What is a Bounce Rate?
Nowadays, it's pretty easy to write anything online. While this gives many people the chance to share their knowledge, it also means there will be plenty of misinformation. This is especially true for bounce rates.
You've probably heard that SEO is easy and simple. Well here's the shocking truth: it isn't. After all, why would businesses pay "experts" big bucks for it if it was easy?
Here's the other truth: it is easy to get started; but to actually reach that page-one rank, you'll have to invest some time in mastering the art and seeing actual results.
Search engine giants like Google also won't hold your hands. Their algorithms are hard to predict and your SEO efforts will be virtually impossible to measure in real-time.
With that said, if you're looking into jumping into SEO or have been fiddling with it for some time now, make sure you're not making these surprisingly common SEO mistakes that businesses still make when it comes to their SEO.
You just launched a new website and everything seems great! However, no one is visiting and it's starting to feel like a negative investment. What could be the cause, you wonder?
These days, not having a website for your business is lost business. But is it really that simple? One of the most common misconceptions that website owners have is that once their website is up and running, traffic will come in like moths to a flame and revenue will start flowing. This is simply not the case!
A new website on the internet is like a new kid in school. No one trusts him yet. It will take him time to build trust, get friends and eventually blend in.
However, if you think it's been too long since you launched and you're still not getting any traffic, then you may want to start looking into it.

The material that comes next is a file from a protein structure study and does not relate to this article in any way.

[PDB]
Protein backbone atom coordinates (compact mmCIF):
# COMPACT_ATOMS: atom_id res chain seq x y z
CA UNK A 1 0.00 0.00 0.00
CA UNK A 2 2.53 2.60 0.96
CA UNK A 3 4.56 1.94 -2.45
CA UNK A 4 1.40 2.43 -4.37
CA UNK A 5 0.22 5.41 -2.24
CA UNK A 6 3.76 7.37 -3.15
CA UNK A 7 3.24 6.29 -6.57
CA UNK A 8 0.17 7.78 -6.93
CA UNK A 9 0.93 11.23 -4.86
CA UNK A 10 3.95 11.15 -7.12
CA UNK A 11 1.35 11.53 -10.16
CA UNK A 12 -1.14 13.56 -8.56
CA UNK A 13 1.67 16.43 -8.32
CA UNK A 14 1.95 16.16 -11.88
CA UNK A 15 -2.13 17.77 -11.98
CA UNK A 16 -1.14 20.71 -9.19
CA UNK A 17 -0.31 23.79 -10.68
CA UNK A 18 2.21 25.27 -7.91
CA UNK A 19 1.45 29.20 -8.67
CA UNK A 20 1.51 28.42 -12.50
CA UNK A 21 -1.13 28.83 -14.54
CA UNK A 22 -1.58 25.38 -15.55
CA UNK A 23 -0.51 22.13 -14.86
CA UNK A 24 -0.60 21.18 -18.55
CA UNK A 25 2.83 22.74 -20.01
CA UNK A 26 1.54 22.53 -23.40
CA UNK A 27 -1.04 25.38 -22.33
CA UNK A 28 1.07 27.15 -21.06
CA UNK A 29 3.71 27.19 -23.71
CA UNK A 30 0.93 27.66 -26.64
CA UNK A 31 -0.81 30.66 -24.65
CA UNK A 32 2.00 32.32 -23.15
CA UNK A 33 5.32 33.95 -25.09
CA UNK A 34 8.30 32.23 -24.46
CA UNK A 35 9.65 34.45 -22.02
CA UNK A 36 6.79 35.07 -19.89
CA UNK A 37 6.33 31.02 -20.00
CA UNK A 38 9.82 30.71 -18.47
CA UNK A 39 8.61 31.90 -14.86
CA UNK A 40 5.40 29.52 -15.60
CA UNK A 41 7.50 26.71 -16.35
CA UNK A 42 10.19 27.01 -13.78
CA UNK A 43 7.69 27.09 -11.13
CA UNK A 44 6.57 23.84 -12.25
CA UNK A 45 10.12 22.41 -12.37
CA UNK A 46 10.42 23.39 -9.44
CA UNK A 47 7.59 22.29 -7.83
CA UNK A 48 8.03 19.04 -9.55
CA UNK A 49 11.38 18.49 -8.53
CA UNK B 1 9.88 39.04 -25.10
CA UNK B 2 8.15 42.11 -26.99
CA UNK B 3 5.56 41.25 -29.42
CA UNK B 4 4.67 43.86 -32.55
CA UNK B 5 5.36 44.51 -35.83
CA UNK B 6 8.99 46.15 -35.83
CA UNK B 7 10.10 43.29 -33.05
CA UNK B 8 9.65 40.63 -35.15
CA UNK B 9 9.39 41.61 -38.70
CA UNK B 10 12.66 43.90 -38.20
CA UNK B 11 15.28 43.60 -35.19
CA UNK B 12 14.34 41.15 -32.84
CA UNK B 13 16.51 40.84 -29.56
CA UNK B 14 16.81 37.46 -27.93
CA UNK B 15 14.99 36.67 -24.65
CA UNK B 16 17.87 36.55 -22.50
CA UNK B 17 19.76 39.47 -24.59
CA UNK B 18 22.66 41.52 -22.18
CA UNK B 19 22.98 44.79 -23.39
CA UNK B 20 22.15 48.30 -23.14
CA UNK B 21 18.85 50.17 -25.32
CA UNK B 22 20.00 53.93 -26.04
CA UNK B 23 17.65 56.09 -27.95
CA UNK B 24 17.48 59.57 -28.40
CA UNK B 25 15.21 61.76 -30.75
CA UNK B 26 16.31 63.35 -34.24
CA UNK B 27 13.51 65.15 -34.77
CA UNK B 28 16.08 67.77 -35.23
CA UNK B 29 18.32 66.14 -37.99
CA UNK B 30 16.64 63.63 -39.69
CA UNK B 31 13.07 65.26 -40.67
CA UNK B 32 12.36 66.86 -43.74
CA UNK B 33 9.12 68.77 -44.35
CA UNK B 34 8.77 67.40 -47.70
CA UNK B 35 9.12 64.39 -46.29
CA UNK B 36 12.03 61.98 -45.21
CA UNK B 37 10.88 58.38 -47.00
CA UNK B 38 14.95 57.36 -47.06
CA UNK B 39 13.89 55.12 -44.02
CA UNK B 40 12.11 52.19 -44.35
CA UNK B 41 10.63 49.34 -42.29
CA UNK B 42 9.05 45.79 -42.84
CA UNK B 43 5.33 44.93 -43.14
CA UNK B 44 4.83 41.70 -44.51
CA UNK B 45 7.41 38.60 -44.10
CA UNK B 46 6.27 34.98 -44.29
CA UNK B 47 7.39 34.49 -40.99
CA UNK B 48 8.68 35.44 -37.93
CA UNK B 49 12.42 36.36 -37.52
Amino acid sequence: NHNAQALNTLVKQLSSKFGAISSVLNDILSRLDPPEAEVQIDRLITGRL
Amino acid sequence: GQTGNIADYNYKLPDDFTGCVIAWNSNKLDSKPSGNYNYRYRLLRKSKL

There are many factors that can affect how, or even if, you receive website traffic. These issues can occur throughout the website's life cycle-- from before it was built to after it's been launched.
Keywords are the foundation of any good SEO strategy. Even an excellent strategy's success will largely depend on whether or not it was centered around the right keywords. With this in mind, here are 4 tips for correctly choosing keywords to rank for.
Know the Four Types of Keyword Intent
The first tip in choosing the right keywords to rank for is to determine what kind of audience you want to attract. You'll want to use keywords that your target audience will also use based on their intent.
For example: A person looking to learn a recipe will typically use words like "how to," "guide" or "steps for," while a person looking to buy something will use words like "discounted," "best place to buy" or "on sale."
There are four types of keyword intent that can help you choose the right SEO keywords for your content:
Of course, if you're serious about your business' online presence, better leave it to the experts. After all, a website with bad SEO will easily be worse than a website without! Let's go through some helpful SEO tips and tactics that will help you improve your Google rankings and how to rank on Google.
So, after everything we've talked about on our previous SEO blog posts, how do you actually implement SEO to start enjoying the increased page ranking and traffic flow advantages it offers? Keep in mind, many of these things will require some advanced technical know-how on which ties in with our recommendation to leave it to the experts!